Recently, nanoparticle delivery of synthetic tumor suppressive miRNAs or synthetic oligonucleotides which target oncogenic miRNAs have been investigated for the suppression of pancreatic cancer (Figure 2). It is known that miR-150 is a tumor suppressive miRNA in pancreatic cancer, and thus a nanoparticle-based delivery system for miR-150 (miR-150-NF) was synthesized and tested for its therapeutic efficacy [81]. The miR-150-NF showed high encapsulation efficiency and demonstrated constant release profile, and it also showed efficient intracellular delivery. Moreover, miR-150-NF treatment inhibited cell proliferation, clonogenicity, and invasion of pancreatic cancer through the reduction of MUC4, one of the targets of miR-150, suggesting that nanoformulation could be a safe and effective nanovector delivery system for miRNA delivery in the treatment of pancreatic cancer [81].

The miR-34a is another tumor suppressive miRNAs in pancreatic cancer cells as discussed previously. The miR-34a with tumor-targeting and penetrating bi-functional peptide have been synthesized and it has been reported to be useful for treatment of pancreatic cancer [82]. The miR-34a nanocomplexes significantly suppressed the growth of pancreatic tumor and increased apoptotic cell death via the down-regulation of E2F3, Bcl-2, c-myc and cyclin D1, suggesting the potential use of miR-34a nanocomplexes in pancreatic cancer therapy [82]. In addition, combined delivery of miR-34a and miR-143/145 nanovectors has been shown to suppress the proliferation of pancreatic cancer cells and induce apoptosis via the down-regulation of SIRT1, CD44, aldehyde dehydrogenase, K-ras, and RREB1 [83].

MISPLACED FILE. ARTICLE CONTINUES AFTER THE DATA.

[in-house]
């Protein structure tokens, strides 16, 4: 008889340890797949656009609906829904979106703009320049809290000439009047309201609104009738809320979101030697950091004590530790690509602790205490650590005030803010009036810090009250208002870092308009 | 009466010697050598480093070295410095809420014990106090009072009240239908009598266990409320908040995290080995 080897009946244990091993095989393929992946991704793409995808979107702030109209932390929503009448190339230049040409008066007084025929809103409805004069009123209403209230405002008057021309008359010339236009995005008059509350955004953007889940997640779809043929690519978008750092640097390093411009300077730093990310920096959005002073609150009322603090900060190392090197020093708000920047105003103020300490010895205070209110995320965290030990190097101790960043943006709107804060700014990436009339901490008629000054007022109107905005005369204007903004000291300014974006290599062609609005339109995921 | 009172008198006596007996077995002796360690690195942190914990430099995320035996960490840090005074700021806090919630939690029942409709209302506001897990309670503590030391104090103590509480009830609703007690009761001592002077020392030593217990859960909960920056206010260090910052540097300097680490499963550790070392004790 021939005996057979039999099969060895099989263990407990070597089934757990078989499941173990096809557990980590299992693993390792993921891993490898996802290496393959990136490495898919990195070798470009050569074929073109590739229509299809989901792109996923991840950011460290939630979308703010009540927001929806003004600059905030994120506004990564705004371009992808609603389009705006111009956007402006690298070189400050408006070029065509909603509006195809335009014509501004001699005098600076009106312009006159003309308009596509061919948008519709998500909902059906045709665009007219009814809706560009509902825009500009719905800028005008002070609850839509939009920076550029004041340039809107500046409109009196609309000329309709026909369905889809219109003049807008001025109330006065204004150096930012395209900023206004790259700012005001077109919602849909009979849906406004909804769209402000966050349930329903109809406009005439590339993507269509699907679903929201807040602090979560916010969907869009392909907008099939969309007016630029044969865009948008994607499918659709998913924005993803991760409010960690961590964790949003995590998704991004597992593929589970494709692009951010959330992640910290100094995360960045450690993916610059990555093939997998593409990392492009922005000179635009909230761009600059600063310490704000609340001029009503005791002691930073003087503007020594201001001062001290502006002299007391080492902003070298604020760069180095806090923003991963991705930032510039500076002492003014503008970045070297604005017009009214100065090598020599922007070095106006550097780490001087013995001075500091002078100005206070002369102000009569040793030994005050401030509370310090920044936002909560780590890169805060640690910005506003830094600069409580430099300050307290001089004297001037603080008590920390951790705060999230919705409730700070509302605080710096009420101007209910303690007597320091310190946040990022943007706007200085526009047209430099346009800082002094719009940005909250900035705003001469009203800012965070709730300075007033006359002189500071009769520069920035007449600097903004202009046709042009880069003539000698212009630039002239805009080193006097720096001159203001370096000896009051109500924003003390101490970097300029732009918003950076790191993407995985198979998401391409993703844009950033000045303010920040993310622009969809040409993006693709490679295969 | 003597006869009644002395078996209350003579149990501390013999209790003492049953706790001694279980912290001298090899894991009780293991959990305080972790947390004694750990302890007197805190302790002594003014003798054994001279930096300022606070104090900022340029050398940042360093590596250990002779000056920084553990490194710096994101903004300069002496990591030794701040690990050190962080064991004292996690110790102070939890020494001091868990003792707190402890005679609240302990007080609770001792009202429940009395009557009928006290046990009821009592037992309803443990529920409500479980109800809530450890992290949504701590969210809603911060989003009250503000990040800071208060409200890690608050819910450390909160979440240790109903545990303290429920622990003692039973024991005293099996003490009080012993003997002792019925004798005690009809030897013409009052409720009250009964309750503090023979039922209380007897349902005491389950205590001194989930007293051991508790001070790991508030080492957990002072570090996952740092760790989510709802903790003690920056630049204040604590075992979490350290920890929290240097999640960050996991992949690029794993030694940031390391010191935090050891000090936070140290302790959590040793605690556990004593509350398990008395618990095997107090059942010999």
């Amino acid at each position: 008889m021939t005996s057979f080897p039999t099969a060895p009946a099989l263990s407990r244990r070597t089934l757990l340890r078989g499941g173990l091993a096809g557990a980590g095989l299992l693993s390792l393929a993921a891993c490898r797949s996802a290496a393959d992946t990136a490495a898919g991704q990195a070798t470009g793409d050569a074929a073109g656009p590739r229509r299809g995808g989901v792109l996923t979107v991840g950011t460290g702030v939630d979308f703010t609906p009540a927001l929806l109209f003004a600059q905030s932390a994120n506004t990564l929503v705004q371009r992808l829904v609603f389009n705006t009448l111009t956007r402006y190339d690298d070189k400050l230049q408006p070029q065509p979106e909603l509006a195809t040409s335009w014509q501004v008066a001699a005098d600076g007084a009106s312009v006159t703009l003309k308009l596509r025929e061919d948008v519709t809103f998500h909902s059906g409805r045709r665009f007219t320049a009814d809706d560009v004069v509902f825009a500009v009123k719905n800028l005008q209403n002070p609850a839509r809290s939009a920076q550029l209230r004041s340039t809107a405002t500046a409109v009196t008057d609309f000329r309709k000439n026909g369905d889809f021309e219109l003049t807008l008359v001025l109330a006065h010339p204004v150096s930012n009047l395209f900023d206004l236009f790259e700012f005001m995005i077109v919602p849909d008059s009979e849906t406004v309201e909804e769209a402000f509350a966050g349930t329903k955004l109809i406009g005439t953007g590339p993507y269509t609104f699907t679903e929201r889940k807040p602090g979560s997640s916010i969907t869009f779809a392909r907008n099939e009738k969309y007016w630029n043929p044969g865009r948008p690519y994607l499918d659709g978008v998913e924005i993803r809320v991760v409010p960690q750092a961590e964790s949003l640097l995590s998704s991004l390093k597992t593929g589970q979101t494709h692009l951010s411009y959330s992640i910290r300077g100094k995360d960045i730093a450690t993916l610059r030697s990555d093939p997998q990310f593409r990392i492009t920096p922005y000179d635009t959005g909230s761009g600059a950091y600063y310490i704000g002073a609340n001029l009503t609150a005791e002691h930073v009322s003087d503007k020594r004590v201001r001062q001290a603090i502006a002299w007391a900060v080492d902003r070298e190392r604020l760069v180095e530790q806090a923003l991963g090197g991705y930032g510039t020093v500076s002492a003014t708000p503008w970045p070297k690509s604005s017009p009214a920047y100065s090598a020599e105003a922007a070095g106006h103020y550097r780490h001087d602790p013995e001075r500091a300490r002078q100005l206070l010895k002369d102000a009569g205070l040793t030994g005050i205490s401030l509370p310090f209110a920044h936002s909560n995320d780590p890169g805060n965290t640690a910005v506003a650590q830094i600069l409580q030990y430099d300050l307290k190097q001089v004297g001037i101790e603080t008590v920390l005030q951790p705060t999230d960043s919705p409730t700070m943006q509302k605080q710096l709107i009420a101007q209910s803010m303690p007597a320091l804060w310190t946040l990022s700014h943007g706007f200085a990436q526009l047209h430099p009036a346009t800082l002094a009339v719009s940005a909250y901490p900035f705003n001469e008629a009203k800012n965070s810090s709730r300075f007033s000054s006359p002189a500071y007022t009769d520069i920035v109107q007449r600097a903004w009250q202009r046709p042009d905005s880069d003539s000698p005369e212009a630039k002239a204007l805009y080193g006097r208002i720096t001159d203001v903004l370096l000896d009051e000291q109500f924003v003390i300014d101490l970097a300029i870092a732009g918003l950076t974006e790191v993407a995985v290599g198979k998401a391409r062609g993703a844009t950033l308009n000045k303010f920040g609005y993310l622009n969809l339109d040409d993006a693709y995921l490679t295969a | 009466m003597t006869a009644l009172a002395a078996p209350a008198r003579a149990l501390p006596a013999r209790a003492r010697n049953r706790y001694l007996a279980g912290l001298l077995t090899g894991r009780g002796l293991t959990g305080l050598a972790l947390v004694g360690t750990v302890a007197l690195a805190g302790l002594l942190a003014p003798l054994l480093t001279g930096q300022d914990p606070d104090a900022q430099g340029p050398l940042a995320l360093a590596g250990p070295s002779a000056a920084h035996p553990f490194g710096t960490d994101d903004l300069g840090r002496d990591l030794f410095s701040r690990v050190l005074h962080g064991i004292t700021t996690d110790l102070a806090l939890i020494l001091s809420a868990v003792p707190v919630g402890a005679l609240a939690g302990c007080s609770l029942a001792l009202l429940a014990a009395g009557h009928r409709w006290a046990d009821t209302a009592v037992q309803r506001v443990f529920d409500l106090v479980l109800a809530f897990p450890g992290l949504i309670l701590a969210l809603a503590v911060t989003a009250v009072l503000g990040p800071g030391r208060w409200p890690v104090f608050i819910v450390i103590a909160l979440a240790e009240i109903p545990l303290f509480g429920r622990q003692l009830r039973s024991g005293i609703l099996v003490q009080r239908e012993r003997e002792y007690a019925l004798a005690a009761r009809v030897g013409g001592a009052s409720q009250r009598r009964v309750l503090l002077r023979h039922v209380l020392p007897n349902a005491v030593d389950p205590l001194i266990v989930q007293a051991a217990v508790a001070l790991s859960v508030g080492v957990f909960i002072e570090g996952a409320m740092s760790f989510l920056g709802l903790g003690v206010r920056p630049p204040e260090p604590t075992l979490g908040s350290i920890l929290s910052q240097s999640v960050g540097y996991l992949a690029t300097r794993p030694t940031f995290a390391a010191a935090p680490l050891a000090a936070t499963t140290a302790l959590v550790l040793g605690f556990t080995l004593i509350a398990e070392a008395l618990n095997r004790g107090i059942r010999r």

Figure 2 

Targeting miRNAs for the inhibition of development and progression of pancreatic cancer.

Int J Biol Sci Image (Click on the image to enlarge.)